STUMP » Articles » Are Public Pensions in a Crisis? Part 2: Is Pay-as-You-Go Sustainable? » 19 August 2019, 12:38

Where Stu & MP spout off about everything.

Are Public Pensions in a Crisis? Part 2: Is Pay-as-You-Go Sustainable?  


19 August 2019, 12:38

I have had my say.

Let’s see what others say.

First up, research published by the Brookings Institute.


This is one of the many pieces I’m responding to:

What Crisis? The Case for Not Panicking Over Pension Debt.

New research released this week shows that even pension plans with big unfunded liabilities are likely to survive in the long term.

Over the past decade, public retirement costs have spiked while governments’ unfunded liabilities —now totaling more than $1.2 trillion — have continued to grow.

But according to research that debuted this week, lawmakers shouldn’t worry too much about accumulating pension debt. “There’s an assumption that fully funding pensions is the right thing to do,” said the Brookings Institution’s Louise Sheiner at the paper’s presentation. “Most of the work in this area has been about calculating how unfunded these plans are [and] that’s led to a lot of concern that these plans are in a huge crisis.”

Sheiner, along with co-authors Byron F. Lutz of the Federal Reserve Board and Jamie Lenney of the Bank of England, say that’s not the case. They argue that pension debt is stable as long as its size relative to the economy doesn’t increase. “When you approach the pension situation from a public finance [and sustainability] angle,” Sheiner said, “there’s less of a crisis than is typically portrayed.”


That’s the argument? That it doesn’t matter if the assets run out, as expected, because pay-as-you-go will be just fine… as long as what made the assets run out stops happening (i.e., pension benefits growing too fast).

There’s actually some nuance to the above. Let’s look at the actual research paper.


The Sustainability of State and Local Government Pensions: A Public Finance Approach

In this paper, we explore the fiscal sustainability of U.S. state and local government pensions plans. In contrast to much of the recent work on state and local pensions, which has proceeded from the vantage point of financial economics and focused on valuing pension liabilities, we adopt a methodological perspective relatively more rooted in the public finance tradition and assess the sustainability of these pensions on a pay-as-you-go basis and from the standpoint of public debt sustainability. In particular, we examine if under current benefit and funding policies state and local pension plans will ever become insolvent, and, if so, when. We also examine the fiscal costs of stabilizing pensions under a number of different metrics of stability, and examine the costs associated with delaying such stabilization into the future. We explore these questions by reverse engineering the future benefit cash flows of the pension plans using information contained in annual pension actuarial reports and government financial statements and by making long-run macroeconomic and demographic projections. Our results suggest that, under low or moderate asset return assumptions and in aggregate for the U.S. as a whole, pension debt can be stabilized as a share of the economy with relatively moderate fiscal adjustments. Notably, there appear to be only modest returns to starting this stabilization process now versus a decade in the future. Of course, there is significant heterogeneity with some plans requiring large increases to stabilize their pension debt.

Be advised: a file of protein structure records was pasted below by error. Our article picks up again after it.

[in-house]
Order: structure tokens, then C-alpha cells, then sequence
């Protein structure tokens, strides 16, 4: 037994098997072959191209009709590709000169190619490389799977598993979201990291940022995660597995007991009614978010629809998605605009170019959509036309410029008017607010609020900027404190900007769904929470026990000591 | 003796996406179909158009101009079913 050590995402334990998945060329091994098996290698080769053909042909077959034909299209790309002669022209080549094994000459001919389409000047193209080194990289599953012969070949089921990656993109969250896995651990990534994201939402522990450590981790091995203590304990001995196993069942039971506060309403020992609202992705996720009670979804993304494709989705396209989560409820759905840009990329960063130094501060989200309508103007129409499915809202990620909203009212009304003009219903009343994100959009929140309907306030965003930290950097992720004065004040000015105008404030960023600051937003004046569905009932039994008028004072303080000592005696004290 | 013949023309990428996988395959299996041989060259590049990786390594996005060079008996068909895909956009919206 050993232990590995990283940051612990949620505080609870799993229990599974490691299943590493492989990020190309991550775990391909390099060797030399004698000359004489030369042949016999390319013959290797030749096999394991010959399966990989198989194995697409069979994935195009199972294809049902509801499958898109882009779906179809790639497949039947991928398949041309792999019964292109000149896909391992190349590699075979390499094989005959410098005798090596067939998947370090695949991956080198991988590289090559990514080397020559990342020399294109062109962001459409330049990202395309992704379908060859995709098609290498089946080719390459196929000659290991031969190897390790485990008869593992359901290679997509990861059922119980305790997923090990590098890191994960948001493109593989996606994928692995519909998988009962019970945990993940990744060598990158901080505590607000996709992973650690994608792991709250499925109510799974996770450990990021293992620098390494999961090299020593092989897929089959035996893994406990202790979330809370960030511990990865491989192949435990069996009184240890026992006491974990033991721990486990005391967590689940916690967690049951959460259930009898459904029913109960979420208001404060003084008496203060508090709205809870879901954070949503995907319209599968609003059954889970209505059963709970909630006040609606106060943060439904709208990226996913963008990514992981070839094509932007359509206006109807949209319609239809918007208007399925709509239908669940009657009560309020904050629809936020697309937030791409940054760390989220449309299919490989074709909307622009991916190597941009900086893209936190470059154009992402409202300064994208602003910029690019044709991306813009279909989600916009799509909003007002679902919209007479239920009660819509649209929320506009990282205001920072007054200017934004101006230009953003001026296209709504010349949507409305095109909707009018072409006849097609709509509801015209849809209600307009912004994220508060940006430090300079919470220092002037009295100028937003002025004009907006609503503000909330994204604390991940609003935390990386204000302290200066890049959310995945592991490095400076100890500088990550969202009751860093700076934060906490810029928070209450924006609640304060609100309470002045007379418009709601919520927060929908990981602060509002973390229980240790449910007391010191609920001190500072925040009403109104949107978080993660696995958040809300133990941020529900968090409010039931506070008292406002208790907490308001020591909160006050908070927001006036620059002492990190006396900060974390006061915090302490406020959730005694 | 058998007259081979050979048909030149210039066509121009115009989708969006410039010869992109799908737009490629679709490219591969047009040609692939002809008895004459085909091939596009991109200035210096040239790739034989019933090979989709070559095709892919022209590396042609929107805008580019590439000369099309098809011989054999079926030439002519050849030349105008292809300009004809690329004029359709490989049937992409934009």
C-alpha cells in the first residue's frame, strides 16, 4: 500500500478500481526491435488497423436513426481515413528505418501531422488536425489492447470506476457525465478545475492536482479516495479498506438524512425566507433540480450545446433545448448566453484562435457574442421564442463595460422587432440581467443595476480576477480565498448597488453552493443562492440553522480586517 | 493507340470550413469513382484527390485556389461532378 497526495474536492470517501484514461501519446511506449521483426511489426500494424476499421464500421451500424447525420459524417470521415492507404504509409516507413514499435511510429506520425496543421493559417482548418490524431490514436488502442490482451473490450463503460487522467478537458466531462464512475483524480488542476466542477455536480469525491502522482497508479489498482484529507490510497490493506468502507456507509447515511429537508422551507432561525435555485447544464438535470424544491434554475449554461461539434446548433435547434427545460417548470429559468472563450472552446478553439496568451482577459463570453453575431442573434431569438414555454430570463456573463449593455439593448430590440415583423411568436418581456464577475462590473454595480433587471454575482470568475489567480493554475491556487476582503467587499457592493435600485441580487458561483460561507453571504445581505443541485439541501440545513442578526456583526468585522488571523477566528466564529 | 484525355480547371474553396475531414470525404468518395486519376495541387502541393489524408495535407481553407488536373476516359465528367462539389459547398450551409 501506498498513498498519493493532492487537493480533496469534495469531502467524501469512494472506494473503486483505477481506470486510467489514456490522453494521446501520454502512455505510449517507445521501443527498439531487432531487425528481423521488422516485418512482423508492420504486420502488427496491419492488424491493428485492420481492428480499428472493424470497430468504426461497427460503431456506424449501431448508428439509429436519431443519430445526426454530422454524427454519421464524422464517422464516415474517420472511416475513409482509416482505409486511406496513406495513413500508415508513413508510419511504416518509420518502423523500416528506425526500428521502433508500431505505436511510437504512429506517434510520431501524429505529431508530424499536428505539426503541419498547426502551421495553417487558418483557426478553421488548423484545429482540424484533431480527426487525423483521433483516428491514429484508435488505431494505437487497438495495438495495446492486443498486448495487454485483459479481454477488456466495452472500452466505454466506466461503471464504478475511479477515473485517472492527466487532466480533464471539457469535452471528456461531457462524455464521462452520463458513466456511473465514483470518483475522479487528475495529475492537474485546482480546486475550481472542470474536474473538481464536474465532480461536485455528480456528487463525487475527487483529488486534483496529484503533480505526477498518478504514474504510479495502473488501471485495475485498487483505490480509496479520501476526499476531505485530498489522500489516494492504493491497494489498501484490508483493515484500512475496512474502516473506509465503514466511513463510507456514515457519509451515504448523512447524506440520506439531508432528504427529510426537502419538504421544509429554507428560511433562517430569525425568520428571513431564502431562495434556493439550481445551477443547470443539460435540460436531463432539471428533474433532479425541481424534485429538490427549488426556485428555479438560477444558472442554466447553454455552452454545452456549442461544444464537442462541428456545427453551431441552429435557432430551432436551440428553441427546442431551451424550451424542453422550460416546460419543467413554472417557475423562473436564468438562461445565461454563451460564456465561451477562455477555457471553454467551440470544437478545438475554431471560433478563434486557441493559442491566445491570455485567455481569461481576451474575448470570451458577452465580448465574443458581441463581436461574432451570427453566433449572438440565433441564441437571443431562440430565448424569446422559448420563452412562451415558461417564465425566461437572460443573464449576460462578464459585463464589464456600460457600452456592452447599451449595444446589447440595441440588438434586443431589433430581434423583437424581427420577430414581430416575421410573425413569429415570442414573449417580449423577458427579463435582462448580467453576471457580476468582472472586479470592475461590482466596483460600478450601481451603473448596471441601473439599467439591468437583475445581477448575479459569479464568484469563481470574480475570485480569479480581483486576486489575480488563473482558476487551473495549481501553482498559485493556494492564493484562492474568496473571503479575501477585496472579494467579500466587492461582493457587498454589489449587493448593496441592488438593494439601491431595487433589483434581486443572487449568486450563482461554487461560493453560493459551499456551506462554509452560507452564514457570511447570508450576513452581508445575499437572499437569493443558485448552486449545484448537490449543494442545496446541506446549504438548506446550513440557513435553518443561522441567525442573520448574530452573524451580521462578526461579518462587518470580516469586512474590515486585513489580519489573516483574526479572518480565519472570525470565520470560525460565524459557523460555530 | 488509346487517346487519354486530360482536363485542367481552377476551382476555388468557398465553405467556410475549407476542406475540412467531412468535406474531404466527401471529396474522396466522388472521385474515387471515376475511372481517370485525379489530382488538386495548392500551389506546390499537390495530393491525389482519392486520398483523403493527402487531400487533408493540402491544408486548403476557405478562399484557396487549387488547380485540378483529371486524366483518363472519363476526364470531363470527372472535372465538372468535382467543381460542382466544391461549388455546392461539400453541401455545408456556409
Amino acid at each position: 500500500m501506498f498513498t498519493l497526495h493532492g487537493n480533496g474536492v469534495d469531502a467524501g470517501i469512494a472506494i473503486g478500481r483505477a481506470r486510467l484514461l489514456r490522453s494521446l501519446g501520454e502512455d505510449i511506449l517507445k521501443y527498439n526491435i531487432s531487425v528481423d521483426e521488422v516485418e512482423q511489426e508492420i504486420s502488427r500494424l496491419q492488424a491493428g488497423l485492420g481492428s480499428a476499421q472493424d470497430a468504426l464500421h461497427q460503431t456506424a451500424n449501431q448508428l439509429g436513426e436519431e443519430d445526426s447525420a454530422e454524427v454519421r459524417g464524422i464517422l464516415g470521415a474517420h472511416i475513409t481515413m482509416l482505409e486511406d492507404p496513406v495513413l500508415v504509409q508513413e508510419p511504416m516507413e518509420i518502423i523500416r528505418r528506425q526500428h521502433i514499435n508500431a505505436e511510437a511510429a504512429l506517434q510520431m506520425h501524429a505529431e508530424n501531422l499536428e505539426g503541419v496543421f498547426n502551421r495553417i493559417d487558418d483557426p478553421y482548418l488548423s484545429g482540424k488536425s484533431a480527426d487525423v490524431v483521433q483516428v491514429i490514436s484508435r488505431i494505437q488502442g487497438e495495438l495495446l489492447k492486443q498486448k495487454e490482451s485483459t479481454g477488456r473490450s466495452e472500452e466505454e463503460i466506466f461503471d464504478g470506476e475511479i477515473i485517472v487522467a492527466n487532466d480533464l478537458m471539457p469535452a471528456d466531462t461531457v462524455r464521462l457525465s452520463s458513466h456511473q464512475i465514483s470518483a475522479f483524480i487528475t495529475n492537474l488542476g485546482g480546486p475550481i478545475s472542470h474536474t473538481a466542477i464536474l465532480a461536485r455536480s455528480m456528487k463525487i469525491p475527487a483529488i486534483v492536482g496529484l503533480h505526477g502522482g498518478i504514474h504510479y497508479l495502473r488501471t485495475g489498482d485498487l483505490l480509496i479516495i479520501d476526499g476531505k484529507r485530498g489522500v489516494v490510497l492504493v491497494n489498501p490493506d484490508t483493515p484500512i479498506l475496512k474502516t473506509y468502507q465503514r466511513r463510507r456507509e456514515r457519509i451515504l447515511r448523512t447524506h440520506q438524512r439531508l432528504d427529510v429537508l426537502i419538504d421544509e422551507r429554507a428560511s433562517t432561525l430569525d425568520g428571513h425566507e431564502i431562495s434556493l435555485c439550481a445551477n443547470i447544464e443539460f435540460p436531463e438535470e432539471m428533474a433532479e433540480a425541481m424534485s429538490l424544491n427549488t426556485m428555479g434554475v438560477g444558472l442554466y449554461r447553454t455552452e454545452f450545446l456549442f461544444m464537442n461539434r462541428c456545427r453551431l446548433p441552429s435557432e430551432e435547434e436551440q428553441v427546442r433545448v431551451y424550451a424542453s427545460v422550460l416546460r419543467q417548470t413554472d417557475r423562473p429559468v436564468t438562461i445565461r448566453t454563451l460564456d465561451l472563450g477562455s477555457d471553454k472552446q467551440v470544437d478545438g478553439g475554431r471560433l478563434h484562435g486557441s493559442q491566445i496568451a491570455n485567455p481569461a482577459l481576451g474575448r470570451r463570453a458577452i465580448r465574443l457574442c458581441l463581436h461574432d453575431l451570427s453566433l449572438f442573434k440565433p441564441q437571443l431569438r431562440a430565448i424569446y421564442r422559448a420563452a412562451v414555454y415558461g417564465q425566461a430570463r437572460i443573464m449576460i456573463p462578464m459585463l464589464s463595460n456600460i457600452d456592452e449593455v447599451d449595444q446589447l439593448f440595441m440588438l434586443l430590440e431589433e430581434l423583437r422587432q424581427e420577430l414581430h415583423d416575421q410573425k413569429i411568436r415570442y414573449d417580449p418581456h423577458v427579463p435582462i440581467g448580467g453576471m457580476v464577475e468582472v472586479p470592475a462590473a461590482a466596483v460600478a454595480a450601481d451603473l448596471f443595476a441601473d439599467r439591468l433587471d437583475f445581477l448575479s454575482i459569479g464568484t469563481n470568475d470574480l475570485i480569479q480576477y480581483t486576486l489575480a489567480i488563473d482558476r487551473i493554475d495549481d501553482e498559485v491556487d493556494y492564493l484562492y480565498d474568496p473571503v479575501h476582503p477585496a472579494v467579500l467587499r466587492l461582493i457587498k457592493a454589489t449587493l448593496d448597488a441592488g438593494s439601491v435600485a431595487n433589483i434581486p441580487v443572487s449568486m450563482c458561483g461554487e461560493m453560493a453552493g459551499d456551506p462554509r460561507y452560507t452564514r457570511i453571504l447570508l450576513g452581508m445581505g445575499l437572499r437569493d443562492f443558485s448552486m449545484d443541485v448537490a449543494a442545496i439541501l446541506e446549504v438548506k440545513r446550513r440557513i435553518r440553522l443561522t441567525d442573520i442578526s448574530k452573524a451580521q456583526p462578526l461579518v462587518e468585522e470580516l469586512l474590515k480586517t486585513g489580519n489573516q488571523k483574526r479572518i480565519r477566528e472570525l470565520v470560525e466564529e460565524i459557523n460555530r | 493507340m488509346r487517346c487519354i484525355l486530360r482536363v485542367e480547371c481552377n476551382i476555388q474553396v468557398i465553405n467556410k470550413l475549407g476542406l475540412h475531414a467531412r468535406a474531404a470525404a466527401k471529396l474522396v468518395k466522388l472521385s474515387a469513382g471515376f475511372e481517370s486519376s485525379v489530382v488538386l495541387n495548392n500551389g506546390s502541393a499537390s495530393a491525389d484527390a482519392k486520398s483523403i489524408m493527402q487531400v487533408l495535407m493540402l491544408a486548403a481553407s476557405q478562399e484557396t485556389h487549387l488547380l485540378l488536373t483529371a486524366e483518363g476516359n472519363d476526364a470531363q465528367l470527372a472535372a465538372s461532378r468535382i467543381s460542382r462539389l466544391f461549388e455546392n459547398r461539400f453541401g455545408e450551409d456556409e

So they’re looking at sustainability of pay-as-you-go systems (or perpetually underfunded plans), because they can’t deny that many public pension funds are going to run out of cash.

And that last sentence: they also can’t deny that some plans are in a really bad position.

Running out of cash is what they define as “insolvent”, versus what insolvency would be for insurance companies – which get taken over by regulators if they don’t have enough assets (plus some extra for adverse situations) to cover all the promises they’ve made.

From one of the exhibits in the report:

A few notes — they choose 40 plans out of the Public Pensions Database (that had 177 plans) and do projections similar to my cash flow projections (but fancier. I’d be curious to compare their results to mine). They have no Chicago plans in there, by the way, but they picked that sample of 40 plans to have somewhat similar stats as the full set:

So they do have a few that will definitely run out of cash, and then some that seem sustainable, given certain assumptions.

They look at various definitions of stable systems, such as “implicit pension debt to GDP ratio is stable”. And I agree, if that’s how you define stable, it doesn’t much matter if you start now or in ten years.

I don’t consider that stable, though.

The problem is that the very reason the public pension funds are running out of cash will make it impossible to support the pensions on a pay-as-you-go basis.


Heck, public pensions used to all be pay-as-they-went, and given the trouble various public pensions ran into in the 1930s, they realized they needed to pre-fund the pensions.

When I pore through the Public Pensions Data… well, look at when funds were established, by count:

The spike in the 1940s comes from hard-fought experience, I’d say, and many predate the end of WWII. Of the 53 plans started in the 1940s, 21 started from 1940-1944. Even note the growth in the 1930s compared to prior. Many localities learned from the experience of the Great Depression that they needed to set up funds ahead of time, if they were truly going to promise benefits.